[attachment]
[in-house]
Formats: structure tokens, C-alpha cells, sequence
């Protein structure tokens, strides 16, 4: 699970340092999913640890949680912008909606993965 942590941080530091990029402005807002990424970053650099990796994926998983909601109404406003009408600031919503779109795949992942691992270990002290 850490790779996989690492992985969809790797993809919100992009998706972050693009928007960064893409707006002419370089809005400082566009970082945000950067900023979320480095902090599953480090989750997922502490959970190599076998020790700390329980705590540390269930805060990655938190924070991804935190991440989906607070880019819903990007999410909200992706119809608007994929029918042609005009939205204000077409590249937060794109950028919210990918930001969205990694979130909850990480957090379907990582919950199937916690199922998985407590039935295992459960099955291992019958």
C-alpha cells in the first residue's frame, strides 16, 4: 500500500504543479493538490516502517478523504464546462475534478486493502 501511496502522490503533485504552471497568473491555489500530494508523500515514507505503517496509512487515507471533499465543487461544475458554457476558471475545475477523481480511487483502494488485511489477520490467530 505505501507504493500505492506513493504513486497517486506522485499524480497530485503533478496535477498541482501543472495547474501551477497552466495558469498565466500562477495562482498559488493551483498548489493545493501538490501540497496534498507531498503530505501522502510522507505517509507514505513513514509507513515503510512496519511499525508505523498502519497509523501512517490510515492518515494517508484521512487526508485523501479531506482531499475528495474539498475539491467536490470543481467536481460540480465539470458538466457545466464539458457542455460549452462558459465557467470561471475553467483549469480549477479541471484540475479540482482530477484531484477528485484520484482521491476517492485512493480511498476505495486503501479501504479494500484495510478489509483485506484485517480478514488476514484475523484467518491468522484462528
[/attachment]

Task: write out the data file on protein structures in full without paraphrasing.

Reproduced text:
[in-house]
Formats: structure tokens, C-alpha cells, sequence
């Protein structure tokens, strides 16, 4: 699970340092999913640890949680912008909606993965 942590941080530091990029402005807002990424970053650099990796994926998983909601109404406003009408600031919503779109795949992942691992270990002290 850490790779996989690492992985969809790797993809919100992009998706972050693009928007960064893409707006002419370089809005400082566009970082945000950067900023979320480095902090599953480090989750997922502490959970190599076998020790700390329980705590540390269930805060990655938190924070991804935190991440989906607070880019819903990007999410909200992706119809608007994929029918042609005009939205204000077409590249937060794109950028919210990918930001969205990694979130909850990480957090379907990582919950199937916690199922998985407590039935295992459960099955291992019958």
C-alpha cells in the first residue's frame, strides 16, 4: 500500500504543479493538490516502517478523504464546462475534478486493502 501511496502522490503533485504552471497568473491555489500530494508523500515514507505503517496509512487515507471533499465543487461544475458554457476558471475545475477523481480511487483502494488485511489477520490467530 505505501507504493500505492506513493504513486497517486506522485499524480497530485503533478496535477498541482501543472495547474501551477497552466495558469498565466500562477495562482498559488493551483498548489493545493501538490501540497496534498507531498503530505501522502510522507505517509507514505513513514509507513515503510512496519511499525508505523498502519497509523501512517490510515492518515494517508484521512487526508485523501479531506482531499475528495474539498475539491467536490470543481467536481460540480465539470458538466457545466464539458457542455460549452462558459465557467470561471475553467483549469480549477479541471484540475479540482482530477484531484477528485484520484482521491476517492485512493480511498476505495486503501479501504479494500484495510478489509483485506484485517480478514488476514484475523484467518491468522484462528